One of the possible fruits that might eventually be picked is a buyout. We've all been waiting for that one, to be certain, and as time goes on, I find it less and less likely that it will happen in the next year (I was hoping, perhaps even planning, for it to be a lot sooner). Now that Katzenberg has struck a new distribution deal with News Corp. (NASDAQ: NWS), chances are that we'll have to remain patient on this count. Besides the fact that the new deal might derail a buyout scenario, there's also the question that everyone is asking: who would really want to buy the company at this point? Although it would be intriguing for Disney (NYSE: DIS) to hook up with Shrek, that isn't going to happen, and probably not only because of the Pixar issue (if you think about it, Disney probably could strike a balance between DreamWorks Animation and Pixar release dates if it put its corporate mind to it). Katzenberg left Disney years ago and entered into litgation against the company over a bonus payout, so there could still be some bad blood between the two. I think, however, that News Corp. may eventually step up to the plate and explore buying the company after it sees how the distribution deal goes. If News Corp. isn't the eventual suitor, my other pick would be Time Warner. But neither I nor DreamWorks Animation can control the prospects for a buyout.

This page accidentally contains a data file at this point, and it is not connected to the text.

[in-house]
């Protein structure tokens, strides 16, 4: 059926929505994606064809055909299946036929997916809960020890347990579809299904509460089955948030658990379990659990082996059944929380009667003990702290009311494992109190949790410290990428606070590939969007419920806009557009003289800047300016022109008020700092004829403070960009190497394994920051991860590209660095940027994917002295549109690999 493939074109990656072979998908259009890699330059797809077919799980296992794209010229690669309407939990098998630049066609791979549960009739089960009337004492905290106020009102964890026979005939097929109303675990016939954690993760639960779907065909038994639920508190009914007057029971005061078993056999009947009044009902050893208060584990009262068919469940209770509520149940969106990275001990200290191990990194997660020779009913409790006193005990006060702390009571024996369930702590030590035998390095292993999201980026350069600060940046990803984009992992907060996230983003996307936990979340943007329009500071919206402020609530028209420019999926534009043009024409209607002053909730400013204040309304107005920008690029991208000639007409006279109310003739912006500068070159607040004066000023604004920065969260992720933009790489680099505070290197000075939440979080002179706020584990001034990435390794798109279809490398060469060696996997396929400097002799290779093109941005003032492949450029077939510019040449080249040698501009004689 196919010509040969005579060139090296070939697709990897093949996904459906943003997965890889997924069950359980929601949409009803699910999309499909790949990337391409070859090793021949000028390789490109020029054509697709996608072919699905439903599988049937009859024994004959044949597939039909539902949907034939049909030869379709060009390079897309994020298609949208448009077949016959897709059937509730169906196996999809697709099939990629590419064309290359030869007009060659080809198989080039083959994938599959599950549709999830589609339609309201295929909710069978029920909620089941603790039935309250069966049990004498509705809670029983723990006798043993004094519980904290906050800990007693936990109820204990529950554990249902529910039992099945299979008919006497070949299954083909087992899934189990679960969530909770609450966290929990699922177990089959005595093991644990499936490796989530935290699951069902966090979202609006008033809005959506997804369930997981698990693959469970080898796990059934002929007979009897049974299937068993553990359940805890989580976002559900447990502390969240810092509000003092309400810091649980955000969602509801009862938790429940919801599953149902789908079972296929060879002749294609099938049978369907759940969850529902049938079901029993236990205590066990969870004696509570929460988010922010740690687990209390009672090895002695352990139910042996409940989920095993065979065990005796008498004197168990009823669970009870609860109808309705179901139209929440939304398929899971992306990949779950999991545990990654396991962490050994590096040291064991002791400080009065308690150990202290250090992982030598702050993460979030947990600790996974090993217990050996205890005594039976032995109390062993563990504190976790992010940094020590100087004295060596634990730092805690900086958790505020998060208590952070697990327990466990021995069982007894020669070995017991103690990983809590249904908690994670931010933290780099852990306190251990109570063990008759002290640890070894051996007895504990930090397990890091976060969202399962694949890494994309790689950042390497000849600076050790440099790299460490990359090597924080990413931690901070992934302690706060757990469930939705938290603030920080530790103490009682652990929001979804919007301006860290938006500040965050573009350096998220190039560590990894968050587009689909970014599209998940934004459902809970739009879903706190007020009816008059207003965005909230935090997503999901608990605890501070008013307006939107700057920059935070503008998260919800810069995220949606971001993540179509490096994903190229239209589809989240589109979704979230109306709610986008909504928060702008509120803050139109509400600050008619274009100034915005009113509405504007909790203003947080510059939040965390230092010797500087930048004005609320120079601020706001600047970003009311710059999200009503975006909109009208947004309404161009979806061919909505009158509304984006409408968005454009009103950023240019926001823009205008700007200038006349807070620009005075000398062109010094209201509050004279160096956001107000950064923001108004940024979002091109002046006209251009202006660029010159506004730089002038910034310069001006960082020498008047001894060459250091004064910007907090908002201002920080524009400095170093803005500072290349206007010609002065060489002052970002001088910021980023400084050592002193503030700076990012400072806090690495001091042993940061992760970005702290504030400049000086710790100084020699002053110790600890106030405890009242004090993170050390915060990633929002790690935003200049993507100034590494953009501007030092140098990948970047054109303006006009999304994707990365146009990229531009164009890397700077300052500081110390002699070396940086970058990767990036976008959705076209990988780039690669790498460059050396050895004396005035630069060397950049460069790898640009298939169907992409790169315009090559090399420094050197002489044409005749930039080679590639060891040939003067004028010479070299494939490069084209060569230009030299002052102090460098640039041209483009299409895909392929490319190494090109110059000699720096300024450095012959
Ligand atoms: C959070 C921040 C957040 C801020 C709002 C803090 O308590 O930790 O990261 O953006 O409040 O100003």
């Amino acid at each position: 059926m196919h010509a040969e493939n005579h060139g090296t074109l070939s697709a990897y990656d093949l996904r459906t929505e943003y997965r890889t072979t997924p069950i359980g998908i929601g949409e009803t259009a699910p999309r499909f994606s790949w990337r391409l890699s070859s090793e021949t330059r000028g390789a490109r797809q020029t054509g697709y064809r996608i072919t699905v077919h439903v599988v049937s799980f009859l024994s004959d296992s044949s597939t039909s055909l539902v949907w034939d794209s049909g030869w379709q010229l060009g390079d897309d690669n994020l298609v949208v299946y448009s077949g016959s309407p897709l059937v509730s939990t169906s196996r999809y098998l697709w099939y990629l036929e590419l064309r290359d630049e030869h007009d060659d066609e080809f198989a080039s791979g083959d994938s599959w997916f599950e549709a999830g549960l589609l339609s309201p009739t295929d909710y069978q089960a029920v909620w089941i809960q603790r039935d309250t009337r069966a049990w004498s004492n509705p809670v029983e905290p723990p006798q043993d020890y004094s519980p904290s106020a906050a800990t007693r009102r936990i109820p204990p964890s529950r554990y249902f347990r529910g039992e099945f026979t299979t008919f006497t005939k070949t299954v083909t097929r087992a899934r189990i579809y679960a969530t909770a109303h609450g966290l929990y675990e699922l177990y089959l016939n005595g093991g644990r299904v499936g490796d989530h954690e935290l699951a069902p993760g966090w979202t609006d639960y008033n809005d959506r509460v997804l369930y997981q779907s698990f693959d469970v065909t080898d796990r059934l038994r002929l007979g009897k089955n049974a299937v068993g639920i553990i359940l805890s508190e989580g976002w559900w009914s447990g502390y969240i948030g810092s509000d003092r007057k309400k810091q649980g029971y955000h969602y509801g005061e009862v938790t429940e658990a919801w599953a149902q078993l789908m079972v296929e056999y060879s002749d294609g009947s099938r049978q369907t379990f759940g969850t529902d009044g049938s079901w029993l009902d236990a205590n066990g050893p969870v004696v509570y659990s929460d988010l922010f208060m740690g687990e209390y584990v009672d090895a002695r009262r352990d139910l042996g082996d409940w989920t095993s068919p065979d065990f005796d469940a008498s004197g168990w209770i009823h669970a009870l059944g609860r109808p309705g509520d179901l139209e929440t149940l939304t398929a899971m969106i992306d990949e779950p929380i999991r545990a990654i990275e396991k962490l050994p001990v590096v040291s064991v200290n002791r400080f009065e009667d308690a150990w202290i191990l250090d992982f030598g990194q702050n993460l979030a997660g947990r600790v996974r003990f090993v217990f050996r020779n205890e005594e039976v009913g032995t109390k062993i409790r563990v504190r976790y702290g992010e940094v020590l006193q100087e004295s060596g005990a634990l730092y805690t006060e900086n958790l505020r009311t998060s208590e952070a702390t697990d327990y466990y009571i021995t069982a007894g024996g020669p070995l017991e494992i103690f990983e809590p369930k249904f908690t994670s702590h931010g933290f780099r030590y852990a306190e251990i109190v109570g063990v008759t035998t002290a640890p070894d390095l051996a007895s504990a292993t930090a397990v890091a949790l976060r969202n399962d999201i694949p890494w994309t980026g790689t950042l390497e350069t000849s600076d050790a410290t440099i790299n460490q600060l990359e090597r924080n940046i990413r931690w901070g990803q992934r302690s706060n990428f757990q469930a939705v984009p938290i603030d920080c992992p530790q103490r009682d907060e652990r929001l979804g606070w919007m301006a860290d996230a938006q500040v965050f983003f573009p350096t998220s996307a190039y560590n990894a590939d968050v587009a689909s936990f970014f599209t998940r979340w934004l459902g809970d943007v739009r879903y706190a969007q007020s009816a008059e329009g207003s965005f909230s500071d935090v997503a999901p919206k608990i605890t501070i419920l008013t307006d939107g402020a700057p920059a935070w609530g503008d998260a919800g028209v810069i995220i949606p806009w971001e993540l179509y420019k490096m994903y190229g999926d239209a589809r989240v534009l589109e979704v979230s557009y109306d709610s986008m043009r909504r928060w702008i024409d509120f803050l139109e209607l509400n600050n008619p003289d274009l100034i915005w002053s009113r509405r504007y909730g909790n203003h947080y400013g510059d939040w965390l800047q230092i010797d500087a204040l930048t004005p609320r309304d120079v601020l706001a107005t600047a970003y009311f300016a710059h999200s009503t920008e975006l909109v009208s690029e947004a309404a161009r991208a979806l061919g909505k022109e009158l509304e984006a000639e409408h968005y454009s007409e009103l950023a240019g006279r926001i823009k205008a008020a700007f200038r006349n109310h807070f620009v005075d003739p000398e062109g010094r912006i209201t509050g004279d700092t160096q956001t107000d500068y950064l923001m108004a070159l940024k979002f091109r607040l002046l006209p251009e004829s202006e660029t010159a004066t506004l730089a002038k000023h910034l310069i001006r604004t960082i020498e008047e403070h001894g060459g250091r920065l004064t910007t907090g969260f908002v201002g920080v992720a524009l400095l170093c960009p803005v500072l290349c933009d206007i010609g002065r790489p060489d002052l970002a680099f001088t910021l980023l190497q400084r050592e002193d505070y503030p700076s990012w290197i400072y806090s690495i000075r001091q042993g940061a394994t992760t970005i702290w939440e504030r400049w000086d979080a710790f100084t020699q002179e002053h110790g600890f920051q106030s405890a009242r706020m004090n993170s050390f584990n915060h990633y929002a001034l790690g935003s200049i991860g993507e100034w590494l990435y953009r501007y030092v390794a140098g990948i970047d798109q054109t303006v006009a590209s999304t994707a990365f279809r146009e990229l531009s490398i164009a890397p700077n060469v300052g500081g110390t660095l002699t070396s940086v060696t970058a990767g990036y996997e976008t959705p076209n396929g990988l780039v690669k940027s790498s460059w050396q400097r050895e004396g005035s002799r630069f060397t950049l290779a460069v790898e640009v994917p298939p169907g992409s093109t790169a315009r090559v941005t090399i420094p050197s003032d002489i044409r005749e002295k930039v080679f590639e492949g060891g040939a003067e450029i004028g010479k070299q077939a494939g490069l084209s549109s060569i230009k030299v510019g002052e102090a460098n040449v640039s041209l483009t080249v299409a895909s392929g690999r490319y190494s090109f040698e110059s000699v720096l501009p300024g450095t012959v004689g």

I do think, however, there is one thing that could be controlled a lot better than it currently is: film budgets. If you ask me, the budgets for DreamWorks Animation projects -- and, in general, just about any studio film -- are needlessly high. There are ample opportunities to cut in this area.

Yet, whenever I make this argument, I am oftentimes counter-argued. For instance, I believe the development process is too long and too expensive; the counterargument is that if the process wasn't long and expensive then there would be no hits. I believe stars shouldn't be used as voices, or if they are, they should be paid a minimal amount of money since they are only using their voices and are only required to put in relatively few hours of work; the counterargument is that stars are great marketing tools for the pictures.

Both counterarguments are certainly true at times, but at other times, you can be faithful to the counterarguments and still release a poorly-received movie and lose money. That's the problem: you can spend years developing a film with the most expensive star attached and still flop just as easily a film that cost peanuts to make. It's all about risk management, and to me, the Hollywood system only cares about making money for itself via inflated budgets and does not care a whit about making a return for other people's money; remember, it's other people's money that fund the budgets (as a holder of DWA, I consider myself part of the other-people organization).